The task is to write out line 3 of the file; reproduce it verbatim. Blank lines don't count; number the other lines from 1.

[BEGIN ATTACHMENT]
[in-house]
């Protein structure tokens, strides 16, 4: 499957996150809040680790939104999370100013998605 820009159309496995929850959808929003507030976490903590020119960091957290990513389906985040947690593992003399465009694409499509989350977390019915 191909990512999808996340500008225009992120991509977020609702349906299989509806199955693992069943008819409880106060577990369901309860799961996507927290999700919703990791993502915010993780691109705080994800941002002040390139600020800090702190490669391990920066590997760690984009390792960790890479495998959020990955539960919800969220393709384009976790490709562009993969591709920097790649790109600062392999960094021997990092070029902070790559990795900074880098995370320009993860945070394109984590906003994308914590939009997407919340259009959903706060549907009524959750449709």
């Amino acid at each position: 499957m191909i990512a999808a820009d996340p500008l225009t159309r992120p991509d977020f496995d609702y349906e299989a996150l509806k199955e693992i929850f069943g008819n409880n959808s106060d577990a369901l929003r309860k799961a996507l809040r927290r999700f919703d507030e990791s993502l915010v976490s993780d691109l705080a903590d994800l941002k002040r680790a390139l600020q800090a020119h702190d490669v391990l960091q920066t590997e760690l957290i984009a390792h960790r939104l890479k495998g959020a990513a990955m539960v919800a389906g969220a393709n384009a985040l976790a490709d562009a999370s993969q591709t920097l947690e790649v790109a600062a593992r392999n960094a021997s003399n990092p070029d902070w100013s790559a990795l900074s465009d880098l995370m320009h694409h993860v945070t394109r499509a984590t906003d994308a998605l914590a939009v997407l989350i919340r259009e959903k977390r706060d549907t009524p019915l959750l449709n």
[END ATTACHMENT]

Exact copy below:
């Amino acid at each position: 499957m191909i990512a999808a820009d996340p500008l225009t159309r992120p991509d977020f496995d609702y349906e299989a996150l509806k199955e693992i929850f069943g008819n409880n959808s106060d577990a369901l929003r309860k799961a996507l809040r927290r999700f919703d507030e990791s993502l915010v976490s993780d691109l705080a903590d994800l941002k002040r680790a390139l600020q800090a020119h702190d490669v391990l960091q920066t590997e760690l957290i984009a390792h960790r939104l890479k495998g959020a990513a990955m539960v919800a389906g969220a393709n384009a985040l976790a490709d562009a999370s993969q591709t920097l947690e790649v790109a600062a593992r392999n960094a021997s003399n990092p070029d902070w100013s790559a990795l900074s465009d880098l995370m320009h694409h993860v945070t394109r499509a984590t906003d994308a998605l914590a939009v997407l989350i919340r259009e959903k977390r706060d549907t009524p019915l959750l449709n």